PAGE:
The night started out on an awesome, but unassuming, note with a few rounds of Mario Kart 64. Some won. Some lost. Some ended up spending more time stuck in a corner than on the track (names not provided to protect the Mario Kart-inept). While the party of about 20 people was engaged in watching the video game, Noah Klein slowly and quietly set up his equipment for his Cuddle Formation set, which consisted of an electric guitar, looping pedals, and some other technological musical equipment that I haven’t the knowledge to explain. He put it all on a patterned mat and sat in front of it like a gypsy getting prepared to read tarot cards. He stayed there the entire time, bewitching us with his dreamy and unique blend of sounds.

 

Up next was Mitch Myers with his project Peace Arrow. And let me tell you, none of us were prepared for his set. I’m not exaggerating at all when I say my jaw was just hanging open at points during his set. Using a guitar, a looping station, some effect pedals, and a floor tom and high hat that we managed to scrounge up for him; he gave us the most raw, animalistic performance I’ve witnessed to date. Sometimes singing, sometimes shrieking, sometimes doing complicated riffs on his guitar, sometimes banging on the drum like he’s trying to get a part in that Nick Cannon movie Drum Line (don’t tell me you don’t remember it). And apparently God has a new job as a lighting technician because thunder and lightning started raging outside in the middle of his set as if it was cued exclusively for his set. It was intense. To quote my homegirl Erin, “I think we just saw Animal Collective play.”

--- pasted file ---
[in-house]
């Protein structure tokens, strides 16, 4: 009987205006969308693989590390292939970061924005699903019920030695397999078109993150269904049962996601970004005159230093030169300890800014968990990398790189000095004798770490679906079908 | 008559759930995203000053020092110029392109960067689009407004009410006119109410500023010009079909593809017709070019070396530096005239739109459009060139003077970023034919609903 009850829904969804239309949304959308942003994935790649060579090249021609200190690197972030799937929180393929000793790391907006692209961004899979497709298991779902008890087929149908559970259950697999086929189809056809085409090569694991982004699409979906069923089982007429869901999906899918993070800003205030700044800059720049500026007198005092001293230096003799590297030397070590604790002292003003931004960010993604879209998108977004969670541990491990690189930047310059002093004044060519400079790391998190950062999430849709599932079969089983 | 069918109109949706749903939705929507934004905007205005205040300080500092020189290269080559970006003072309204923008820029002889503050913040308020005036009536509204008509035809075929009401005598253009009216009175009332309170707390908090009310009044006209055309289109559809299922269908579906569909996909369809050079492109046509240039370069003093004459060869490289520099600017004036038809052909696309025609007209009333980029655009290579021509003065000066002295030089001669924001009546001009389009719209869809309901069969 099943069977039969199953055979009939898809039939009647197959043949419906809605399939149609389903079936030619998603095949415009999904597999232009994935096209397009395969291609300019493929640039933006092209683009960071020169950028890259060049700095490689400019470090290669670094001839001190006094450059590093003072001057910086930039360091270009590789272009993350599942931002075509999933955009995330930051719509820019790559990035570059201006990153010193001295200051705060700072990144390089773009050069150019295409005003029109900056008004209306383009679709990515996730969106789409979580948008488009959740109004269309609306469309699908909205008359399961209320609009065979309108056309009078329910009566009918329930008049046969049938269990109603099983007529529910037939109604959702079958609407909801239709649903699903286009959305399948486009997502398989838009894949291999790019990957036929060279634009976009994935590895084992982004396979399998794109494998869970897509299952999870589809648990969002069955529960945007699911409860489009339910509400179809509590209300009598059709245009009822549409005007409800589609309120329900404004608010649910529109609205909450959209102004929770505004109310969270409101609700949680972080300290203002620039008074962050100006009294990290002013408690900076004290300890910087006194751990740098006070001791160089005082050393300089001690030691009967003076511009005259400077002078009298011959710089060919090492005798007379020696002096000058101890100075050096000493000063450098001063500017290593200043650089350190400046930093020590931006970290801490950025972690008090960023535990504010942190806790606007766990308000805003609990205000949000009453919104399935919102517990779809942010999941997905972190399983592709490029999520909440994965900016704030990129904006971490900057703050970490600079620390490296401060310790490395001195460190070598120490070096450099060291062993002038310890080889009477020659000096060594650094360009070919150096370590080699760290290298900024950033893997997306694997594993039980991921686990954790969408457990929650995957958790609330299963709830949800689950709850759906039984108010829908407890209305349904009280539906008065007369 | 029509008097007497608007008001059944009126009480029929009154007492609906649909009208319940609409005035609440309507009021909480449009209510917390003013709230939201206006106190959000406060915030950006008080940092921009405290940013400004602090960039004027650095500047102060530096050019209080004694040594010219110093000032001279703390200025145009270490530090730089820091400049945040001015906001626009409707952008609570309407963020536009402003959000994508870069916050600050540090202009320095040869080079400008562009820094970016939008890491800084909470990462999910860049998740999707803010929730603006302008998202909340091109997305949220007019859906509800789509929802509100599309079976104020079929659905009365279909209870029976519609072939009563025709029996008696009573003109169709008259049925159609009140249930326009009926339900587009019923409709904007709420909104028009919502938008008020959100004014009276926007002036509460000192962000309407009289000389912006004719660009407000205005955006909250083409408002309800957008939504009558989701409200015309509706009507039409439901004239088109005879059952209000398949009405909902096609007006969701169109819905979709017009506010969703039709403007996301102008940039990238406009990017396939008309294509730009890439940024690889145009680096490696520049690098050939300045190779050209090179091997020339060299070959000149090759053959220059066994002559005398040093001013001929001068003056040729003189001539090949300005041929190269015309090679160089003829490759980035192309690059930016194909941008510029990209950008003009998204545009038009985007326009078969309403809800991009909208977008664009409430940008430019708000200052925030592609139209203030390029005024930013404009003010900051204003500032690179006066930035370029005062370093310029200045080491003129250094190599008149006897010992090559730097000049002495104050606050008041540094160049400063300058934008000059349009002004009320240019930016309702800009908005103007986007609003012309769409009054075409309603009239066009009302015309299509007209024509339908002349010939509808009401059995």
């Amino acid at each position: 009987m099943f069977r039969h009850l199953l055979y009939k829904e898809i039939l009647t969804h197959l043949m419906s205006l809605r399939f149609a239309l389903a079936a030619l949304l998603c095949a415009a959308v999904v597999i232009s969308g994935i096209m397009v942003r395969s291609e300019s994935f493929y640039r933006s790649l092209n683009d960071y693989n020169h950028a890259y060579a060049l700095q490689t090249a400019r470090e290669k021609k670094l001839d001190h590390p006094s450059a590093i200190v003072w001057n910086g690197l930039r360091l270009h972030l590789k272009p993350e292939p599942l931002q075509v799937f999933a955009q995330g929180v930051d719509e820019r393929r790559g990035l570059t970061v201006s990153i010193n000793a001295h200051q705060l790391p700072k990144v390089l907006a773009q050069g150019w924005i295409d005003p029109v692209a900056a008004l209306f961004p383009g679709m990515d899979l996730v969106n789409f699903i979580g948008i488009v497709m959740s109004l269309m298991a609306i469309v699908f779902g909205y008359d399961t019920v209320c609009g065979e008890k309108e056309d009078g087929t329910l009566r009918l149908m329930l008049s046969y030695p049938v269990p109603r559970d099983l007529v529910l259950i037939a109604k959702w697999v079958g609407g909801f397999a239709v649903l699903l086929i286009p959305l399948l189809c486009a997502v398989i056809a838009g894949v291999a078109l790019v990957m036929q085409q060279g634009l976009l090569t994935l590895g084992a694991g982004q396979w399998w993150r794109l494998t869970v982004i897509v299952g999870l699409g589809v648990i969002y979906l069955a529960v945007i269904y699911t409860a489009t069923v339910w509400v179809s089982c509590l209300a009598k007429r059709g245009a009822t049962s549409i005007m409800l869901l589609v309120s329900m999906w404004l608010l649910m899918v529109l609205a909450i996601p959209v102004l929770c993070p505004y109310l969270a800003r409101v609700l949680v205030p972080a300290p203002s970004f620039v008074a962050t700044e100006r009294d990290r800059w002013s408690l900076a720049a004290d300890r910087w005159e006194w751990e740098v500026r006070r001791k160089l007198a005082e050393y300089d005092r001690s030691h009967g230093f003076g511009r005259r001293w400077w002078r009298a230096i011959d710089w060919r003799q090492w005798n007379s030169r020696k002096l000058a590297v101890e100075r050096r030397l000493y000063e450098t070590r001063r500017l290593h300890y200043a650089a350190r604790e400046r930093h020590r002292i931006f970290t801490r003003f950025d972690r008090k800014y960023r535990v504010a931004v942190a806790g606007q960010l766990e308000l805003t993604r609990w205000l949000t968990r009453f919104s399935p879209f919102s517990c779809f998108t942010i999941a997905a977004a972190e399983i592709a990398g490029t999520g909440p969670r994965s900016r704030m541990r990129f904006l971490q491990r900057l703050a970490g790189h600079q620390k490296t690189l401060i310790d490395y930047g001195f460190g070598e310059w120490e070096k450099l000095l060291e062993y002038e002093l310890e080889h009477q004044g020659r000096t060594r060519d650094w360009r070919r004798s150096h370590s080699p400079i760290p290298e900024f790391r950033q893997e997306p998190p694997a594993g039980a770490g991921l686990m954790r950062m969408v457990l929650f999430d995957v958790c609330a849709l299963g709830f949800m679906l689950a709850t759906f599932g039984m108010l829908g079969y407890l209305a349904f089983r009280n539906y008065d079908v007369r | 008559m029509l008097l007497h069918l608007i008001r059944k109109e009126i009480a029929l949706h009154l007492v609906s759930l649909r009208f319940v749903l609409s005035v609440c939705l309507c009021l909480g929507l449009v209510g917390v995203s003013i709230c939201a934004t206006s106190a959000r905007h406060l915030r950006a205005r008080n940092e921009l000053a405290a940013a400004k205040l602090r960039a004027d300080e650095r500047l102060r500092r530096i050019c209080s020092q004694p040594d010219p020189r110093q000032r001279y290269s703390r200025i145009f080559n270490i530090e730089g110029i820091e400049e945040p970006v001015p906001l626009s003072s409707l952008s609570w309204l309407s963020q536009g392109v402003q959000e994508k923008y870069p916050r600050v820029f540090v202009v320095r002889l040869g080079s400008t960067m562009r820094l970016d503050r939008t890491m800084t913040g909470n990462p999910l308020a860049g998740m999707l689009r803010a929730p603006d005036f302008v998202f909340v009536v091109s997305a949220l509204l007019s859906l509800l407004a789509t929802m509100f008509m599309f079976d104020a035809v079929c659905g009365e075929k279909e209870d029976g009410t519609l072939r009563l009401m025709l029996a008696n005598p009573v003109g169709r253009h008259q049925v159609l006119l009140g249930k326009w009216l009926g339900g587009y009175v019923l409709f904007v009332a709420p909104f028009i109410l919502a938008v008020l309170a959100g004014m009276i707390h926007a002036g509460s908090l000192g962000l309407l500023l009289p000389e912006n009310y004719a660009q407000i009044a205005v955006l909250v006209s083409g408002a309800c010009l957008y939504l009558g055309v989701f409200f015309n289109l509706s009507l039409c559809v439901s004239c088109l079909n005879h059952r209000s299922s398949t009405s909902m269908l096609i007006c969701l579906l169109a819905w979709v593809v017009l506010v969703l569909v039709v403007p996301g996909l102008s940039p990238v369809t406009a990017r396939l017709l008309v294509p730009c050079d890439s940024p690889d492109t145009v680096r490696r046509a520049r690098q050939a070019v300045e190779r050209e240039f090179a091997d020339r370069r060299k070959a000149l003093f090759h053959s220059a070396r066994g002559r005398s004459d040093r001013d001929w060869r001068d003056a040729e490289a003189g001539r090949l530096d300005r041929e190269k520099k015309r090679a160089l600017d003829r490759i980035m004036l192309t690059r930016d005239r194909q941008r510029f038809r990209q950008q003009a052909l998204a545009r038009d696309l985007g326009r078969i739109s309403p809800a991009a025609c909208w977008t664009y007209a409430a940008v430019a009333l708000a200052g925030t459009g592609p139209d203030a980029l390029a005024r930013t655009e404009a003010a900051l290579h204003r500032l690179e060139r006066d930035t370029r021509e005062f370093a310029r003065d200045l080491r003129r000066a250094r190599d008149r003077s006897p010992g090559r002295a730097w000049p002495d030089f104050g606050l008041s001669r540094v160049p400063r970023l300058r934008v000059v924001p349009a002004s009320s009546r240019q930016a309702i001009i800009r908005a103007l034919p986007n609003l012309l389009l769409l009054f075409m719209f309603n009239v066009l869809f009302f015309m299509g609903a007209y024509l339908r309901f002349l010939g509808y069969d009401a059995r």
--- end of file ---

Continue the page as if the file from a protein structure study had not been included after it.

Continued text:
The grand finale of the evening was, of course, the adorable Emily Reo. Most of us at KZUU had been jamming to her album for the entire week before so we knew it was going to be fantastic and she most definitely did not disappoint. With a projection of flowers, stars, and possibly beehives (?) behind her, she delivered an effortless, euphoric, vocoder-filled performance of songs from her latest release Olive Juice, including “Wind”, “Coast”, “Peach”, and her cover of Built to Spill’s “Car”.

 

Despite our desires for “one more song”, the music eventually ended. The party did not. But that’s a story for another time….

Long live Maiden Haven.

– Jasmine